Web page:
Construction of the privately funded, $115 million Kiewit Hall at the University of Nebraska-Lincoln reached a major milestone on Wednesday as a special beam-signing ceremony was held to frame the new College of Engineering building slated to open in early 2024.
Though Kiewit Hall is still more than a year from completion, both UNL Chancellor Ronnie Green and University of Nebraska President Ted Carter noted at the ceremony that the physical structure has already established itself on campus and has laid the foundation for meeting growing workforce needs across the state.
“This amazing structure will be one of the centerpieces as you come on to campus,” Carter said. “I've heard from Nebraskans how important it is that we as a university system, particularly our flagship here at the University of Nebraska Lincoln, be hand-in-glove with the business community and how we're going to build out the future professions, particularly in engineering and STEM-based fields for the great state of Nebraska.
“We cannot grow this state without filling that workforce. Kiewit Hall is the answer.”
David Miles, executive vice president of Kiewit Corp. and a Nebraska Engineering alumnus, agreed that Kiewit Hall will be instrumental in strengthening the state through its workforce.
“There’s no doubt that today and well into the future there’s a need for strong, well-rounded engineers, and this is a great example of Kiewit’s commitment to stewardship, not only for our own company and our people, but for the community, the generations to come, and the graduates that will be coming to work in our industry.”
Engineering Dean Lance C. Pérez said the importance of Kiewit Hall will be its impact on generations of future College of Engineering graduates.
“What’s really important about this building (will be) what’s happening inside of it,” Perez said. “Kiewit Hall is dedicated to the undergraduate experience … and students in Nebraska will be learning engineering and performing physical tasks. It has taken the College of Engineering to the forefront in the Big Ten, which is without question the single-best collection of colleges of engineering in the world.”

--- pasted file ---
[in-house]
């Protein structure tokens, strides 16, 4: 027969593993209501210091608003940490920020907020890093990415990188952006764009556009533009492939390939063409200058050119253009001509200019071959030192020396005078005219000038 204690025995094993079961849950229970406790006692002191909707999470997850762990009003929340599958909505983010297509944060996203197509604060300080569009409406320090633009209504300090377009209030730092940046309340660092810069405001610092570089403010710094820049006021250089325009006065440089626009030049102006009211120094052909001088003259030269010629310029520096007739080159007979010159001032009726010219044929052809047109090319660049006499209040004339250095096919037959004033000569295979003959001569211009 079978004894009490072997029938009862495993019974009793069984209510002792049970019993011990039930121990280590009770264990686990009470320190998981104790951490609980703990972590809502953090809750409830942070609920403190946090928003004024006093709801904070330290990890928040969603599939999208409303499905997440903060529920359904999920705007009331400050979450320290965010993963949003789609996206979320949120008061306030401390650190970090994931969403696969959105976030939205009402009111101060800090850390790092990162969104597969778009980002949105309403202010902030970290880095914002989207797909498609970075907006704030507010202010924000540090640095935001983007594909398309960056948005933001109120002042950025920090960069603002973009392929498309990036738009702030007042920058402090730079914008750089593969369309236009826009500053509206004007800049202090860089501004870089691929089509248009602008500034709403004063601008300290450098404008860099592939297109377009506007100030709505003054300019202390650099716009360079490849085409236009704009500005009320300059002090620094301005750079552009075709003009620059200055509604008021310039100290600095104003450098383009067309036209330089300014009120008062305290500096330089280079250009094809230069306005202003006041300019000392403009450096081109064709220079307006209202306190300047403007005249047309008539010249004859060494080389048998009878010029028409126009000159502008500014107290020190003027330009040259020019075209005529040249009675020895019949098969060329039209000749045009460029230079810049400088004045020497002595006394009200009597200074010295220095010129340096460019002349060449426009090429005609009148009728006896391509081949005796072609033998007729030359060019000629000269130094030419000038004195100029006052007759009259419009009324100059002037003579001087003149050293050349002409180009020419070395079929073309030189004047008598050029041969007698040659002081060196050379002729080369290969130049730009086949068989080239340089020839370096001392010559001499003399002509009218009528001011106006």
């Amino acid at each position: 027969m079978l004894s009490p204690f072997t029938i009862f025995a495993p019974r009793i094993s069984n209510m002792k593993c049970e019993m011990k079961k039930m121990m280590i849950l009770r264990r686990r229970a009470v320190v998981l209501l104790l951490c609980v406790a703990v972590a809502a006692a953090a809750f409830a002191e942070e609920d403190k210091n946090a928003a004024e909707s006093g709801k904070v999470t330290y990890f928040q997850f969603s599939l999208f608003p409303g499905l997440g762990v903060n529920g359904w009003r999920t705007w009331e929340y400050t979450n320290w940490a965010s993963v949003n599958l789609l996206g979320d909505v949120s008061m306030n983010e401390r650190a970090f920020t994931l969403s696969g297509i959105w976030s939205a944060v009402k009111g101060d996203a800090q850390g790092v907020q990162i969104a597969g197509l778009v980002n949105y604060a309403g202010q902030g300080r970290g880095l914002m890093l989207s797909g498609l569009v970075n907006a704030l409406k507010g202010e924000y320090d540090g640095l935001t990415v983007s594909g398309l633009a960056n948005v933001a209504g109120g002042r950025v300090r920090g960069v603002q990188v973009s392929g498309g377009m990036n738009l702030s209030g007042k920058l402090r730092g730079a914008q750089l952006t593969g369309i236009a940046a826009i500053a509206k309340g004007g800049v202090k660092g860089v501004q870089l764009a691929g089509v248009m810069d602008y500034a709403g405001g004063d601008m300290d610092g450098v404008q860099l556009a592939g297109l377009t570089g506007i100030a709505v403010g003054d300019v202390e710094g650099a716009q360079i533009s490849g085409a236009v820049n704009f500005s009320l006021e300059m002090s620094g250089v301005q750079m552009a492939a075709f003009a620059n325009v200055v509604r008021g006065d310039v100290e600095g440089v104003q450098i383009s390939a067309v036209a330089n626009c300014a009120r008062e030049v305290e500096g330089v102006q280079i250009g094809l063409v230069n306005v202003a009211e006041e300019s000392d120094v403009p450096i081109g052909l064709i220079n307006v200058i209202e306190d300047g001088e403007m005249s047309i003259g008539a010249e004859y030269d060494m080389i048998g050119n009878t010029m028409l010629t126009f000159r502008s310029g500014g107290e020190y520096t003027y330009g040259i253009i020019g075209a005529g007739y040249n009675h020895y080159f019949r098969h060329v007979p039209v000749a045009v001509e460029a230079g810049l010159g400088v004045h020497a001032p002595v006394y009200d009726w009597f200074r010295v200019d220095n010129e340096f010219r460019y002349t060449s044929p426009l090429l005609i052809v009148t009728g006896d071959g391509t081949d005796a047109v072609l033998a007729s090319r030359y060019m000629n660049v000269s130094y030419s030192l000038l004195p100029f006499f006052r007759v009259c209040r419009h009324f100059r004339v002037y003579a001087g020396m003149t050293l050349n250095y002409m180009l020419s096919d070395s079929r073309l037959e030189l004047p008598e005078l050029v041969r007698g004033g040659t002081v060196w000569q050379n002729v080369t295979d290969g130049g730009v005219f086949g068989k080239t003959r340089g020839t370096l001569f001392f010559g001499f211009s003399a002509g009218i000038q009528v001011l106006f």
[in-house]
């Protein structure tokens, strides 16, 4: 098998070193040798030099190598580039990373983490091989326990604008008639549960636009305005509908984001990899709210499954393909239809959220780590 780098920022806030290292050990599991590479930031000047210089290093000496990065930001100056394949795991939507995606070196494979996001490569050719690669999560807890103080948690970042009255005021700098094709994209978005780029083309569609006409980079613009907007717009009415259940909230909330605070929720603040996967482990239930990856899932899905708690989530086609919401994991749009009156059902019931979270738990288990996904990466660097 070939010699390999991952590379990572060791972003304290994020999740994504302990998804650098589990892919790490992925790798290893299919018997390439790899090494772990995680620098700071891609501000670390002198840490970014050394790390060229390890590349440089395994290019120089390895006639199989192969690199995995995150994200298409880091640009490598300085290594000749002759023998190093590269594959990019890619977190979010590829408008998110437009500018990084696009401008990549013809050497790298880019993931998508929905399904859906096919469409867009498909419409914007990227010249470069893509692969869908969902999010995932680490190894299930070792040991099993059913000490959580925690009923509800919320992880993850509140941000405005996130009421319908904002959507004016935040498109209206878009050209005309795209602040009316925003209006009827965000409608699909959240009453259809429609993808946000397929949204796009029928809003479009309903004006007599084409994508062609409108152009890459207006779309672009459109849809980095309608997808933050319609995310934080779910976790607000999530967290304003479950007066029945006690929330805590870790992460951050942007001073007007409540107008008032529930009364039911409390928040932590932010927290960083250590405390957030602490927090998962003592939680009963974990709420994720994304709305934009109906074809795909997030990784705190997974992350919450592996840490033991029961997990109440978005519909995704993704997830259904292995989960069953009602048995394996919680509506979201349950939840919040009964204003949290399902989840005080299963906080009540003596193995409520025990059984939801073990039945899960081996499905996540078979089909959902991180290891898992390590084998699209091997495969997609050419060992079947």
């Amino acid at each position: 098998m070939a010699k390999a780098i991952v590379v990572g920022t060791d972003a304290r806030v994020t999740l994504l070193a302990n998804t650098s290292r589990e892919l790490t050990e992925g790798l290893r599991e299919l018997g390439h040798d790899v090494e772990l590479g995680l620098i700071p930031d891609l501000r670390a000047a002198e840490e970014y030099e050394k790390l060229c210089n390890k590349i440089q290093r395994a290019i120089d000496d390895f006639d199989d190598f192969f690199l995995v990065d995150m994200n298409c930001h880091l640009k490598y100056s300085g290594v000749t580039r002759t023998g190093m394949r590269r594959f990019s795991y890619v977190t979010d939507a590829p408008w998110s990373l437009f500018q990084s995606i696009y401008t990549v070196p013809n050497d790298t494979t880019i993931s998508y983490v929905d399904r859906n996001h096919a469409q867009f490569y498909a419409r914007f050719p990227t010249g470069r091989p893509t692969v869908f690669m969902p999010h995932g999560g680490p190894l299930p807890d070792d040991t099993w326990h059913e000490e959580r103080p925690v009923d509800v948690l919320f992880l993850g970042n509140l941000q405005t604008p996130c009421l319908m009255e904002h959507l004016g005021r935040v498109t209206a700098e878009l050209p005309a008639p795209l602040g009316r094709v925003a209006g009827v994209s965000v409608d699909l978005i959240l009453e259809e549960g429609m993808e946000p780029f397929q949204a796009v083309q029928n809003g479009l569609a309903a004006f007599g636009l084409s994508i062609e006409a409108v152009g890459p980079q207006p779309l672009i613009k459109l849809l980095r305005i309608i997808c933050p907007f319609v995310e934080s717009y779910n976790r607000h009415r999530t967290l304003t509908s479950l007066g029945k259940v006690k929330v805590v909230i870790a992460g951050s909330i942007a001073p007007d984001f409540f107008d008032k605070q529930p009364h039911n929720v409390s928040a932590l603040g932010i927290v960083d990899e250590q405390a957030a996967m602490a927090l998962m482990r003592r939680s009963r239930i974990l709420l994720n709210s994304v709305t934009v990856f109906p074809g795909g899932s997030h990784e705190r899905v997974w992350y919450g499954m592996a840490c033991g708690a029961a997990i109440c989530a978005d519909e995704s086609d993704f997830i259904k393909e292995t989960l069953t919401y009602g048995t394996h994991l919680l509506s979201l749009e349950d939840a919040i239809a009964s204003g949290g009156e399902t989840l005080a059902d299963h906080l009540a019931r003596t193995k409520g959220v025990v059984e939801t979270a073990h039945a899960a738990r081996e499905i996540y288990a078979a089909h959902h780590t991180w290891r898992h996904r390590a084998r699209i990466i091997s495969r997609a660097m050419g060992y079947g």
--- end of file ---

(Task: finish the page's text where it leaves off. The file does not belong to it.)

Gracie Kerr, a sophomore civil engineering major from Omaha and one of the inaugural cohort of 10 Kiewit Scholars, was excited about what Kiewit Hall will offer for her and future engineering students.
“Kiewit Hall will grant every engineering student the ability to learn as much as possible, to achieve their full potential, and to grow into a top-notch engineer,” Kerr said. “By ensuring that all Nebraska Engineering graduates leave prepared to make a difference, it is inevitable that the world will be changed for the better.”
Kiewit Corp. of Omaha announced its major support for the expansion initiative in 2019 and has provided $25 million to the project.
The new Kiewit Hall is part of an overall $190 million expansion and facilities transformation for the College of Engineering on City Campus. A new Engineering Research Center features enhanced spaces for research labs, graduate students, and several academic departments, and Scott Engineering Center is being renovated.
UNL is home to the sole College of Engineering in the state of Nebraska, supplying engineering education and leadership in technology-based economic development for the state, the nation and the world. The College of Engineering offers the state's only nationally accredited undergraduate degree programs, as well as 13 master's programs and 11 doctoral programs. Nebraska Engineering programs are offered on City Campus and East Campus in Lincoln and Scott Campus in Omaha.
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